An antireflective (AR) coating process from US-based Natcore Technology has been independently validated by a prominent Chinese solar-cell manufacturer.
Several silicon wafers with antireflective coatings prepared by Natcore’s researchers at Ohio State University were supplied to a Chinese government-selected solar-cell manufacturer for cell finishing and testing.
The wafers were coated using Natcore’s liquid phase deposition (LPD) technology. Originally developed at Rice University and now licensed by Natcore Technology, the process has the advantage that the anti-reflective (AR) layer of a solar cell can be produced in a mild chemical bath.
Current thermal oxide technology used for the same purpose requires relatively thick silicon wafers because of the high heat involved and thinner wafers often warp in this harsh environment.
The validating company – Hunan TLNZ Solar Technology – first analysed the composition and quality of the Natcore-supplied films, then added metal front and back contacts to the cells and tested their efficiency.
Cell efficiencies as high as 15 per cent were measured using actual production solar cells.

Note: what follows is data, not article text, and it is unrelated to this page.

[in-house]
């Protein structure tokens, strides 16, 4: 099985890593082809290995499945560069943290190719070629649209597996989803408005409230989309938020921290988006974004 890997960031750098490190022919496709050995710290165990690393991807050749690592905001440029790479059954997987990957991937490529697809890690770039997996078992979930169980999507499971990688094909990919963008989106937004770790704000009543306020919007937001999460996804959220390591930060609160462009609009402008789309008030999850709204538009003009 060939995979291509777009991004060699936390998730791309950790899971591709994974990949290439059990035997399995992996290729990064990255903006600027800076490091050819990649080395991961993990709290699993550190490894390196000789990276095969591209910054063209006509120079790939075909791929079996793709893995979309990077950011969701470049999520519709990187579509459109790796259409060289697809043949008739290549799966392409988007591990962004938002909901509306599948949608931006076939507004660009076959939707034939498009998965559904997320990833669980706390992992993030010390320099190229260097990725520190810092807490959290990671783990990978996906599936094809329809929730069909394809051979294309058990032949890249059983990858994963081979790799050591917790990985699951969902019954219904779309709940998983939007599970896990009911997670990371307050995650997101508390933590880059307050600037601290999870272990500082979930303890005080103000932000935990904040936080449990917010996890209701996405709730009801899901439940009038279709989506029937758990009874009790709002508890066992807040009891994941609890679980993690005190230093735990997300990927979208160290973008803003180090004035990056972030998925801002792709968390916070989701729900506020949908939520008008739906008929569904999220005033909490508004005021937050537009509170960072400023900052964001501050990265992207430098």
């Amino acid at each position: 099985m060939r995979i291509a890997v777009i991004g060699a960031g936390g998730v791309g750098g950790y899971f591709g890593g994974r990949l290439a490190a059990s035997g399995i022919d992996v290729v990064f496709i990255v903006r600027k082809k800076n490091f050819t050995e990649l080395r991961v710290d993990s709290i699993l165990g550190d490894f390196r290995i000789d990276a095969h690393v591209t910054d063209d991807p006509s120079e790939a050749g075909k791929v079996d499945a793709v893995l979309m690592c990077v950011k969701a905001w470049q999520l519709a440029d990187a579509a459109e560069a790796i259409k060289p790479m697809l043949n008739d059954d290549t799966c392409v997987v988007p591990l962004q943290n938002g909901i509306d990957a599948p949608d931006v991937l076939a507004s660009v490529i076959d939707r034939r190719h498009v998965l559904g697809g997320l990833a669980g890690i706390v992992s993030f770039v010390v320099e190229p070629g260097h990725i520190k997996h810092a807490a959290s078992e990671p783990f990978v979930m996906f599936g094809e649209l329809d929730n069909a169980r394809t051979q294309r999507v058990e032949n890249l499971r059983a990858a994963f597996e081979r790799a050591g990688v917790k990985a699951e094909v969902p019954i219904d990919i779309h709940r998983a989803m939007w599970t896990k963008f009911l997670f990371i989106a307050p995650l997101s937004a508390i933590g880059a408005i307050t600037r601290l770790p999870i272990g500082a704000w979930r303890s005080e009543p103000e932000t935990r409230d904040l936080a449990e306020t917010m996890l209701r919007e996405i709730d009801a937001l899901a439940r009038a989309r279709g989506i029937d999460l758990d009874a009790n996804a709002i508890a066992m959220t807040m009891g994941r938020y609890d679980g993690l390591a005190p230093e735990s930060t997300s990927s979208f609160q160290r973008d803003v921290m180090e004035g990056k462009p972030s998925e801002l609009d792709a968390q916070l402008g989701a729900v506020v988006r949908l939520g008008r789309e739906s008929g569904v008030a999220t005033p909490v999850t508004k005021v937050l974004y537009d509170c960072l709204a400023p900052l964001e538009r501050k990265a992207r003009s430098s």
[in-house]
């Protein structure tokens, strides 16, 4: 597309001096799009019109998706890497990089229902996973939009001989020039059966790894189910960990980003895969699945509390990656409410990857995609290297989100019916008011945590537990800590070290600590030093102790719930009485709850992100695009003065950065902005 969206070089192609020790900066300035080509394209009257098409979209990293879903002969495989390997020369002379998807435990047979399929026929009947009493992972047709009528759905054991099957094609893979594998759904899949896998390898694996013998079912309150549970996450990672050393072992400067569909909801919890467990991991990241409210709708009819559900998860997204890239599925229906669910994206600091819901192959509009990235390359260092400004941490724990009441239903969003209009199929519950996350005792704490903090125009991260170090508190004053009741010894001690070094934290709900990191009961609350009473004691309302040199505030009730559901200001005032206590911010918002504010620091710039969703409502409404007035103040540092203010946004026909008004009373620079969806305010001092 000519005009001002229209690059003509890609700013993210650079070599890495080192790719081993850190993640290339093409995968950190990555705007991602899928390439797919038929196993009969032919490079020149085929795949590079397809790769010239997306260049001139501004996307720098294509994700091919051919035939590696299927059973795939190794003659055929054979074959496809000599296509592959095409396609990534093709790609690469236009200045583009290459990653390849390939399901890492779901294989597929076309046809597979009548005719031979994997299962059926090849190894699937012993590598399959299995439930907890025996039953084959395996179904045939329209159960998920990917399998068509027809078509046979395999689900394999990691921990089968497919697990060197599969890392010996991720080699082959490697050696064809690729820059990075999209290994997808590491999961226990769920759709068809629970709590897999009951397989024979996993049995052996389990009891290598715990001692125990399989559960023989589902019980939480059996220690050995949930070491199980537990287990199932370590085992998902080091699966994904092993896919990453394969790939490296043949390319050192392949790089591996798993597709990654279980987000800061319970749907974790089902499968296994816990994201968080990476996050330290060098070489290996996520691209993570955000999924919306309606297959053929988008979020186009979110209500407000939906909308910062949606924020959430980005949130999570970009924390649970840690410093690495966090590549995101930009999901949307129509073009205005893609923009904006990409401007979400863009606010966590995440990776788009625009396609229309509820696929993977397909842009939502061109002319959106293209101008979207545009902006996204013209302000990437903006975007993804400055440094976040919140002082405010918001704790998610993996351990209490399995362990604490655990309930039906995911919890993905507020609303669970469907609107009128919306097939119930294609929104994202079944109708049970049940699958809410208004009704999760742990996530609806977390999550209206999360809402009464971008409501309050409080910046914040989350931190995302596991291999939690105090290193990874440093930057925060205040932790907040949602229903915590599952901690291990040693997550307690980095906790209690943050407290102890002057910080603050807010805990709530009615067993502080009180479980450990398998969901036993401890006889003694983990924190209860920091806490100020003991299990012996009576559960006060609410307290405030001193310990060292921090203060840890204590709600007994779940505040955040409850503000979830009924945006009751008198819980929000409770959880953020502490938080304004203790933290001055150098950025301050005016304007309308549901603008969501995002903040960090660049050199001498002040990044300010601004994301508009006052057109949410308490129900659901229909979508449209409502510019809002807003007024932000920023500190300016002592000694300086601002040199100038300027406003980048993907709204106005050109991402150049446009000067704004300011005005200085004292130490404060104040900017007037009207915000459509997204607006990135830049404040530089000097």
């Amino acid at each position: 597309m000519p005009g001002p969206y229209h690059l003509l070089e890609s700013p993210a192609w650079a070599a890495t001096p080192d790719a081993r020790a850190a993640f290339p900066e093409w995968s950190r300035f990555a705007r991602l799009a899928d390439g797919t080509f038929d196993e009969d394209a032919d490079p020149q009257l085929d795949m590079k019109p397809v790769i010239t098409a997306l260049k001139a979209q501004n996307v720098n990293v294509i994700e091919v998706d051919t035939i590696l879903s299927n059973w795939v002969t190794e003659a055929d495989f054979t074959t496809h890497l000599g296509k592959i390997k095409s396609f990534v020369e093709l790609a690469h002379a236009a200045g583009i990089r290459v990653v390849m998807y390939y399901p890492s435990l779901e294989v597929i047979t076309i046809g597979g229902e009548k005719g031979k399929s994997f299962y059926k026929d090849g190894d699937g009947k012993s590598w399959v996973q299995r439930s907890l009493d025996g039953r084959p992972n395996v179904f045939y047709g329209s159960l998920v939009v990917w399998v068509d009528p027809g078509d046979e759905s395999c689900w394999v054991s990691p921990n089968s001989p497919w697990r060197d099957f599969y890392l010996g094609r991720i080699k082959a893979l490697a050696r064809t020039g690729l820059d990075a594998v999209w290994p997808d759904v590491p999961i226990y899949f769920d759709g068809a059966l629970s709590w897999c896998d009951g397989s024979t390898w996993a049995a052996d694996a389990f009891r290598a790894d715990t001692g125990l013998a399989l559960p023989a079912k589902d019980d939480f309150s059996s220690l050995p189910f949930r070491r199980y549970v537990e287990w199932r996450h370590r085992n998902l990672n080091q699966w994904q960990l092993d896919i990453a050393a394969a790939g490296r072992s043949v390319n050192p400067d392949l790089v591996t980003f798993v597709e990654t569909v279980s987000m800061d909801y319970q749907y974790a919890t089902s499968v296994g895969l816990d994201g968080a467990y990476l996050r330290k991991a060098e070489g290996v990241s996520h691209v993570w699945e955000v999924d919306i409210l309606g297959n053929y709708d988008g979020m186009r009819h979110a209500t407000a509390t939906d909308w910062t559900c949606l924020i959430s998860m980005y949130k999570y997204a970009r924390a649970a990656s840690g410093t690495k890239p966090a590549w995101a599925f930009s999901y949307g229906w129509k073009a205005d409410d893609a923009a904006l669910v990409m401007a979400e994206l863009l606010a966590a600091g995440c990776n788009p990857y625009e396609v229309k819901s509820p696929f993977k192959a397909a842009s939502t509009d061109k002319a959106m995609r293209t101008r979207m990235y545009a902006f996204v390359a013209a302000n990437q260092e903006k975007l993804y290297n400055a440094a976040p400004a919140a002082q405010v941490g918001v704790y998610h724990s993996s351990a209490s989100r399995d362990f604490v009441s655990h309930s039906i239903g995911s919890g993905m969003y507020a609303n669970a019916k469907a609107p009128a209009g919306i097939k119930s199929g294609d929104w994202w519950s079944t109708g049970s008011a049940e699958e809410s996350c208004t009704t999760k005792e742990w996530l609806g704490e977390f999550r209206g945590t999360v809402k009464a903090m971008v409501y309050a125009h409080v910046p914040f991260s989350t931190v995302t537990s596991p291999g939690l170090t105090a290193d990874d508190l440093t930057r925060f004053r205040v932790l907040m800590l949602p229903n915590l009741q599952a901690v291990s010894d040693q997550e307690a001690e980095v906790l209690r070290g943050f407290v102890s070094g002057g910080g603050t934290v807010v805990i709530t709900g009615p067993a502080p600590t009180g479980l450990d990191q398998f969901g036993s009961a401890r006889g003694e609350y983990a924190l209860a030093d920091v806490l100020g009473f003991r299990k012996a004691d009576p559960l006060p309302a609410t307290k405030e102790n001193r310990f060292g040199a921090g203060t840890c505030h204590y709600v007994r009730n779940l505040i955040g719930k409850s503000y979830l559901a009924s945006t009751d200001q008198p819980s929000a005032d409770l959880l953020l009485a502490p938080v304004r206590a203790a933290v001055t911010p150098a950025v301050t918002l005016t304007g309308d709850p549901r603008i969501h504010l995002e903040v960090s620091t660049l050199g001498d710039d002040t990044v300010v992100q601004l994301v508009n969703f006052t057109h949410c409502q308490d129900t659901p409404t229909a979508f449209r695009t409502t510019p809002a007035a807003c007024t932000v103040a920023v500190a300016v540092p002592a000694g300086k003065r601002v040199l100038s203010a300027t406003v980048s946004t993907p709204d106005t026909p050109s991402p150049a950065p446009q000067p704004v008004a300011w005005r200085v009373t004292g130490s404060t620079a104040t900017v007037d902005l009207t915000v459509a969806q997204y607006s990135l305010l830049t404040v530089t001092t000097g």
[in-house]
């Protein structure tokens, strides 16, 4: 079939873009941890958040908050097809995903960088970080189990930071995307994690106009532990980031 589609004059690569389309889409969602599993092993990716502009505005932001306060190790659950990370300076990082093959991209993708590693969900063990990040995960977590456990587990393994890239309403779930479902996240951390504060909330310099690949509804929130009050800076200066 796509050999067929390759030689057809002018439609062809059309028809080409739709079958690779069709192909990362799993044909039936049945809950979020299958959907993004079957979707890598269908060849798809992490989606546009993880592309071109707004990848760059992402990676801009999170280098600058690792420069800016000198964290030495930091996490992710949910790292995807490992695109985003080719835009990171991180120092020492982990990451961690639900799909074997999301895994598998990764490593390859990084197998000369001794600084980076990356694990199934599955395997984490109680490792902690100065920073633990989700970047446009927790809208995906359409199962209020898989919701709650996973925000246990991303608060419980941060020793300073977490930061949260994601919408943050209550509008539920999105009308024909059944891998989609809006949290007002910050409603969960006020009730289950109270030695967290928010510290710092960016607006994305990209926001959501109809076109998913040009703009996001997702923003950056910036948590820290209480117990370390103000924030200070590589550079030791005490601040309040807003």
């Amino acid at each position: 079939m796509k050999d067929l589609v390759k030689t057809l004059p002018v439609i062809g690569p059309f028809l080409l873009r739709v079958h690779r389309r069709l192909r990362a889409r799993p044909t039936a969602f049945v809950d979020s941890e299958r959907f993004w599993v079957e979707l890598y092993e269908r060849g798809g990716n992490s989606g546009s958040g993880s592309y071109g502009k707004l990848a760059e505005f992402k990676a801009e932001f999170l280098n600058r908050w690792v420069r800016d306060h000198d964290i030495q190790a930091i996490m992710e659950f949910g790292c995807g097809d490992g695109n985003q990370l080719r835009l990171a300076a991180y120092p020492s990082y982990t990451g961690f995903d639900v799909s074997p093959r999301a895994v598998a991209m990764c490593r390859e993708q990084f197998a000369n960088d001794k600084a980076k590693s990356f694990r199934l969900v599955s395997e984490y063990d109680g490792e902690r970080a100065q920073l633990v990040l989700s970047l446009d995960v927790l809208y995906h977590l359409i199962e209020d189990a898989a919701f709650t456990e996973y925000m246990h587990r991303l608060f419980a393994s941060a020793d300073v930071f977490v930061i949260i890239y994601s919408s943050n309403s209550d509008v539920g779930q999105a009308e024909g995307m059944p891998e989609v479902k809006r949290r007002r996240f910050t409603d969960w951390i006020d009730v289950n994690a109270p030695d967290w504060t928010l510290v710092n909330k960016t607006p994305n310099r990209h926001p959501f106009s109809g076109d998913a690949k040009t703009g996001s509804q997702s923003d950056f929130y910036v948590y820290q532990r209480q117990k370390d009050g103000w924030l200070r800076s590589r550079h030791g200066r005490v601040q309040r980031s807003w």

The results demonstrated that Natcore’s LPD AR coating technology is compatible with standard silicon solar-cell production methods and can be integrated into existing solar-cell manufacturing facilities.
The validating company also identified the process steps to be included in a commercial production system that will enable cells using Natcore’s AR coating technology to be produced that reach or exceed 17 per cent efficiency in production.
’This is a major step on the way from the lab to the marketplace,’ said Natcore president and chief executive Chuck Provini. ’Just as we anticipated, our efficiencies will equal or exceed efficiencies from cells produced using conventional means. But we’re doing so at a significantly lower cost – and without using high-temperature vacuum furnaces, toxic silane or huge amounts of silicon, and without the environmental damage created by the old chemical vapour deposition method. We’re replacing the CVD method with our LPD wet chemistry process.’